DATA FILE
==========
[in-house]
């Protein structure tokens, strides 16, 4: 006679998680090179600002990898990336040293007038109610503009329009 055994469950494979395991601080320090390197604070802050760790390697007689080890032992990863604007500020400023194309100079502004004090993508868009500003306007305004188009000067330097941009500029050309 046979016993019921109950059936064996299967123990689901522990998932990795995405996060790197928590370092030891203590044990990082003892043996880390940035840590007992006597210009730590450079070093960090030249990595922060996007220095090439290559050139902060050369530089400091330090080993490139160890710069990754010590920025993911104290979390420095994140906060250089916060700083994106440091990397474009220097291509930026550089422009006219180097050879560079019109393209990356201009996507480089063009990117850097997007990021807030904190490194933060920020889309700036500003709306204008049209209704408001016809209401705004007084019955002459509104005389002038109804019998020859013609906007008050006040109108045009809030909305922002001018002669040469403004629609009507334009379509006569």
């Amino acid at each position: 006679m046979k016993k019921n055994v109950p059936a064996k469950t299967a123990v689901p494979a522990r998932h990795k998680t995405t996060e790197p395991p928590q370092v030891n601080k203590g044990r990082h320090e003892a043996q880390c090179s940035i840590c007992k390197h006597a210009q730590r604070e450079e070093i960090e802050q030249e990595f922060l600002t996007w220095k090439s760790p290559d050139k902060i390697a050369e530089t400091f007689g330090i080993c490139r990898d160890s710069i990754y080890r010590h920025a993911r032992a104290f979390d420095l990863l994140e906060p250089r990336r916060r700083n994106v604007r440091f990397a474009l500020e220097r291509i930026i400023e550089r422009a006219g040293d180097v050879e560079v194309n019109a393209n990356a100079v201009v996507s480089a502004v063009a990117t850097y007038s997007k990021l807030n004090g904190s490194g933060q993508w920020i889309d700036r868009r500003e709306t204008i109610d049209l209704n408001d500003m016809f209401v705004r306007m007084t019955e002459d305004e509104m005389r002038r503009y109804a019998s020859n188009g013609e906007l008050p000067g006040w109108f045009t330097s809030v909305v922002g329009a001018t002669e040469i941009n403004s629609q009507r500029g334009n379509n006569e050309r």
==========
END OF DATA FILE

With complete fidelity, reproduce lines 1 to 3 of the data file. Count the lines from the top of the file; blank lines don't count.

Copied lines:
[in-house]
């Protein structure tokens, strides 16, 4: 006679998680090179600002990898990336040293007038109610503009329009 055994469950494979395991601080320090390197604070802050760790390697007689080890032992990863604007500020400023194309100079502004004090993508868009500003306007305004188009000067330097941009500029050309 046979016993019921109950059936064996299967123990689901522990998932990795995405996060790197928590370092030891203590044990990082003892043996880390940035840590007992006597210009730590450079070093960090030249990595922060996007220095090439290559050139902060050369530089400091330090080993490139160890710069990754010590920025993911104290979390420095994140906060250089916060700083994106440091990397474009220097291509930026550089422009006219180097050879560079019109393209990356201009996507480089063009990117850097997007990021807030904190490194933060920020889309700036500003709306204008049209209704408001016809209401705004007084019955002459509104005389002038109804019998020859013609906007008050006040109108045009809030909305922002001018002669040469403004629609009507334009379509006569």
């Amino acid at each position: 006679m046979k016993k019921n055994v109950p059936a064996k469950t299967a123990v689901p494979a522990r998932h990795k998680t995405t996060e790197p395991p928590q370092v030891n601080k203590g044990r990082h320090e003892a043996q880390c090179s940035i840590c007992k390197h006597a210009q730590r604070e450079e070093i960090e802050q030249e990595f922060l600002t996007w220095k090439s760790p290559d050139k902060i390697a050369e530089t400091f007689g330090i080993c490139r990898d160890s710069i990754y080890r010590h920025a993911r032992a104290f979390d420095l990863l994140e906060p250089r990336r916060r700083n994106v604007r440091f990397a474009l500020e220097r291509i930026i400023e550089r422009a006219g040293d180097v050879e560079v194309n019109a393209n990356a100079v201009v996507s480089a502004v063009a990117t850097y007038s997007k990021l807030n004090g904190s490194g933060q993508w920020i889309d700036r868009r500003e709306t204008i109610d049209l209704n408001d500003m016809f209401v705004r306007m007084t019955e002459d305004e509104m005389r002038r503009y109804a019998s020859n188009g013609e906007l008050p000067g006040w109108f045009t330097s809030v909305v922002g329009a001018t002669e040469i941009n403004s629609q009507r500029g334009n379509n006569e050309r």